MaryEllen Green Dohrs, a pioneering automotive designer who created the interiors of high-end General Motors cars in the early 1950s, died Wednesday, according to her children. She was 92.
Dohrs was one of the first female designers hired by GM after World War II. After she graduated from Pratt Institute in New York, she joined GM in 1950 at age 20, making her the youngest designer to ever work for the automaker, according to the book Damsels in Design: Women Pioneers in the Automotive Industry, 1939-1959 by Constance Smith.
Dohrs created the interiors of GM show cars and specialty cars for important customers, according to the GM Heritage Center. She designed the pleated leather seats in the 1950 all-red Cadillac convertible and the interior of the Hopalong Cassidy Cadillac, a 1950 Series 62 Convertible owned by William Boyd, an actor who portrayed a cowboy hero named Hopalong Cassidy, Smith wrote.
Dohrs was one of just a few female designers at the time, but she disliked being characterized by her gender, according to an obituary provided by her family. In 2019, she said at a Women in Design conference in Detroit, "I still resist calling me and my type women designers ... unless writers preface others as men designers."
Dohrs' time with GM preceded the automaker's all-female design team, dubbed the Damsels of Design, hired in the mid-1950s by its styling chief, Harley Earl.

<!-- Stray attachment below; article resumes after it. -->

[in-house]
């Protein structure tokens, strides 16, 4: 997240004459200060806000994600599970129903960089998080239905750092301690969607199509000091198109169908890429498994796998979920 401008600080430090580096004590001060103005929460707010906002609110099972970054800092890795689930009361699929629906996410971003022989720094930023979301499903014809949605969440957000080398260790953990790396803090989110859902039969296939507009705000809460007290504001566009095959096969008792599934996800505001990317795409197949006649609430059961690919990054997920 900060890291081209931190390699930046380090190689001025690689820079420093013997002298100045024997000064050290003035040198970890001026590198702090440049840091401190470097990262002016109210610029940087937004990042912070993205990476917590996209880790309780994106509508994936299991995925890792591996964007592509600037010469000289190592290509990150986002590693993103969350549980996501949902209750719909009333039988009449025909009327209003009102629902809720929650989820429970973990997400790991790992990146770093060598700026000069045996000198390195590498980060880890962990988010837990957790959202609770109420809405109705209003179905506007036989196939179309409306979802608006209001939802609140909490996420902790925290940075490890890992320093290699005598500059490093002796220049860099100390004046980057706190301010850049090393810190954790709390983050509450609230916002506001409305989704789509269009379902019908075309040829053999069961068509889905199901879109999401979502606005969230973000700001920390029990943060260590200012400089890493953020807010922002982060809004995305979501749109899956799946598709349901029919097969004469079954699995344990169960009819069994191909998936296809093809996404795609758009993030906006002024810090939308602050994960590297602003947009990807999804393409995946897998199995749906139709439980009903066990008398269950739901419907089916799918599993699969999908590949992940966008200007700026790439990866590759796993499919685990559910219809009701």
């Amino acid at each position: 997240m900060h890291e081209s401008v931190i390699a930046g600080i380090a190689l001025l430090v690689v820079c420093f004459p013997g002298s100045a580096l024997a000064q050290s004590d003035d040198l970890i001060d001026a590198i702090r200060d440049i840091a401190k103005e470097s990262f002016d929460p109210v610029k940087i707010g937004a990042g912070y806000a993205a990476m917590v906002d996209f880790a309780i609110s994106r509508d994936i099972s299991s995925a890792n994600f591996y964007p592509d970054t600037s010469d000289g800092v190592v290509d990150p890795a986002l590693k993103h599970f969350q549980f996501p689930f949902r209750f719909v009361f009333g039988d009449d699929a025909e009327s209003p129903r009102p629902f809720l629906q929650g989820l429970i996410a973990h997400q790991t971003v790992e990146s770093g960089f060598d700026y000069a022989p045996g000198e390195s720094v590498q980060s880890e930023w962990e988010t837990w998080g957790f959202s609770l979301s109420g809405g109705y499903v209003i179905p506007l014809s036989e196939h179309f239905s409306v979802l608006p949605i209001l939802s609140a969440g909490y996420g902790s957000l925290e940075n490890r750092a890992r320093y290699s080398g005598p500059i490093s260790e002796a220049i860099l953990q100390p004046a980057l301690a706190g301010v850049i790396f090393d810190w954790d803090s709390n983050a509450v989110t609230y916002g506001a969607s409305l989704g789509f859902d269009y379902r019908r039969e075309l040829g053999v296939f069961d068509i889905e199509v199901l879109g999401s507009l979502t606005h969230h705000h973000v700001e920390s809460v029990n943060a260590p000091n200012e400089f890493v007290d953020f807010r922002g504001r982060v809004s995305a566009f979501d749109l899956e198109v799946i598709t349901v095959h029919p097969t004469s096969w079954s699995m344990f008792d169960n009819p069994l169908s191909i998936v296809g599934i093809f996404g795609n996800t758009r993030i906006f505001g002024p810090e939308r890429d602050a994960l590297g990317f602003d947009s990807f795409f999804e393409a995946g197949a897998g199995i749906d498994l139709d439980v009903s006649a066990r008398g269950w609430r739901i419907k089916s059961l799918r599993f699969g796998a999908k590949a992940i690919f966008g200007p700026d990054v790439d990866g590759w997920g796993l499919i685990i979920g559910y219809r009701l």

In a statement, GM said: "Following her time as Pratt Institute’s first female student within the Industrial Design department, MaryEllen Dohrs joined General Motors as one of the Design organization’s first women. That choice and her work that followed contributed greatly to the pioneering spirit that powers the company. A new GM Design Center expansion currently underway will house one of her sculptures in hopes that her spirit will live on future generations of designers."
Dohrs later worked for Sundberg-Ferar, where she drew up award-winning designs for the interior of the 1955 Packard Caribbean and took on assignments for Samsonite, Whirlpool and IBM, according to the obituary.
Dohrs' automotive roots began during her childhood in Los Angeles. Her father was an auto dealer and distributor, according to a 2018 issue of the Society of Automotive Historians Journal.
Dohrs died in West Palm Beach, Fla., after a short stay in hospice care.